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Player and athlete attitudes to drugs in Australian sport: implications for policy development

Smith, Aaron C. T and Stewart, Bob (2010) Player and athlete attitudes to drugs in Australian sport: implications for policy development. International Journal of Sport Policy and Politics , 2 (1). pp. 65-84. ISSN 1940-6940 (print) 1940-6959 (online)

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Abstract

This article reports on 12 case histories with a view to 1) uncovering the attitudes of players and athletes to drugs in sport, and 2) exploring the implications of these attitudes for the formulation of effective anti-doping policy. The theoretical approach of the research was informed by Zinberg's (198459. Zinberg , N. 1984 . Drug, set, and setting: the basis for controlled intoxicant use , New Haven, CT : Yale University Press . View all references) model which assumes that the relationship between the drug, individual characteristics and context are pivotal to choices about drug use. A theoretical sampling frame was derived using two key discriminators based on their empirical prevalence as important variables: i) the level of a sport's commercial involvement, and ii) a sport's masculine values as determined by aggressiveness, contact and propensity for risk-taking. The additional ‘discovered’ sample criterion ‘performance level’ was subsequently included based on emergent data. A narrative-based case-history was utilized as the analytical method employing Gee's (198615. Gee , J. 1986 . Units in the production of narrative discourse . Discourse processes , 9 ( 4 ) : 391 – 422 . [Taylor & Francis Online], [Web of Science ®], [CSA] View all references) coding approach. Results suggested that attitudes are contingent upon first, the legality of the substance, second, its performance impact, and finally, its social impact. If a substance is not illegal, provides performance support, expedites recovery, or makes the user feel better, then it is considered legitimate. Unlike previous analysis, these results demonstrate that substance use in sport is neither a matter of linear and logical decision-making nor one of fundamental morality for players and athletes. The results suggest that drug-management policies which are underpinned by punitive models of moral certitude and deterrence do not match with prevailing attitudes, and are therefore unlikely to be successful in eradicating drug use from sport in the future.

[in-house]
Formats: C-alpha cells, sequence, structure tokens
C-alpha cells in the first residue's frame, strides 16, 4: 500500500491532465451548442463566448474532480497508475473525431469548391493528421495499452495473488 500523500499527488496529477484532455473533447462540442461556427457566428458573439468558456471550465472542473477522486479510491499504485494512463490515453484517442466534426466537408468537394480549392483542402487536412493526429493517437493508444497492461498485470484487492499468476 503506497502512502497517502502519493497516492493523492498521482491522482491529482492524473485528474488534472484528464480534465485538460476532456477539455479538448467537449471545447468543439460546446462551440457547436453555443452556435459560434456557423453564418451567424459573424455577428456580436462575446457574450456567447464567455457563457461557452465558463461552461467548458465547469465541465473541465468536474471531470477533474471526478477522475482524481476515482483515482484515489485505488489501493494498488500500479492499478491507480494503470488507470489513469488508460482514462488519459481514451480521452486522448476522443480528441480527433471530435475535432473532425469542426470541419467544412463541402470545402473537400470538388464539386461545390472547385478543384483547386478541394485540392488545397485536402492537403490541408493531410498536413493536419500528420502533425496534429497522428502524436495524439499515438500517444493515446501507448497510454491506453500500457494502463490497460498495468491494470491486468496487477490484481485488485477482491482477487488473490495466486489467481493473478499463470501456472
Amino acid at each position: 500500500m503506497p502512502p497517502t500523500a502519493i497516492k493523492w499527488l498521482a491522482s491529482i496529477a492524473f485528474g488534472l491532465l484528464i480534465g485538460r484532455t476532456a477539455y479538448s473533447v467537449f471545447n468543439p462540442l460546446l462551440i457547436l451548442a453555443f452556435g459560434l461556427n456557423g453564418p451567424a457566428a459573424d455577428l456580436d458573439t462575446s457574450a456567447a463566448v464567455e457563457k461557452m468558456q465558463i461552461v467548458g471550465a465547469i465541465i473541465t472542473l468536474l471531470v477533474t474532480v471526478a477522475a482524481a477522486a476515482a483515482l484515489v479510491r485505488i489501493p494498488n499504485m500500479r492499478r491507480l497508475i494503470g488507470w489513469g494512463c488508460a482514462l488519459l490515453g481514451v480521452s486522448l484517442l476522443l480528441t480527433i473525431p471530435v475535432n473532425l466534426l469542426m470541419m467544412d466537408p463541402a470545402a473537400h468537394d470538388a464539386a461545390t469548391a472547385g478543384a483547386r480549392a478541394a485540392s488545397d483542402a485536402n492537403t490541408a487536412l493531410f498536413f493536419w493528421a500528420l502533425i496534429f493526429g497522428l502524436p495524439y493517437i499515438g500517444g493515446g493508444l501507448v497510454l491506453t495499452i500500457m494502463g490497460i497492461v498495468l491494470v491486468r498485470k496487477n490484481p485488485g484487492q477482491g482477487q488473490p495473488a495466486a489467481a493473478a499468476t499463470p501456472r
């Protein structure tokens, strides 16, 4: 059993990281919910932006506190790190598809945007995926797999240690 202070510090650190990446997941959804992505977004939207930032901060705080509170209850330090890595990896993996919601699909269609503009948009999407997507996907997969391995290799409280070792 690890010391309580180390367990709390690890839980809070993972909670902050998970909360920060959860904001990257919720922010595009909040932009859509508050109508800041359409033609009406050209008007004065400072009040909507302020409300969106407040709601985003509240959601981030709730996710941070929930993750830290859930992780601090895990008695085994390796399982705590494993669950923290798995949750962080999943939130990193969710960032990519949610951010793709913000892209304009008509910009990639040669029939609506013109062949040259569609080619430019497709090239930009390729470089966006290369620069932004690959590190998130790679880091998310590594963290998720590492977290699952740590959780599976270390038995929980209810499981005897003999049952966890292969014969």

Item Type: Article
Uncontrolled Keywords: ResPubID20529, anti-doping policy, attitudes, drugs, performance enhancing, WADA
Subjects: FOR Classification > 1106 Human Movement and Sports Science
SEO Classification > 9501 Arts and Leisure
Faculty/School/Research Centre/Department > Institute of Sport, Exercise and Active Living (ISEAL)
Related URLs:
Depositing User: VUIR
Date Deposited: 06 Jun 2012 03:39
Last Modified: 14 Dec 2014 22:12
URI: http://vuir.vu.edu.au/id/eprint/7296
DOI: 10.1080/19406941003634040
ePrint Statistics: View download statistics for this item
Citations in Scopus: 4 - View on Scopus

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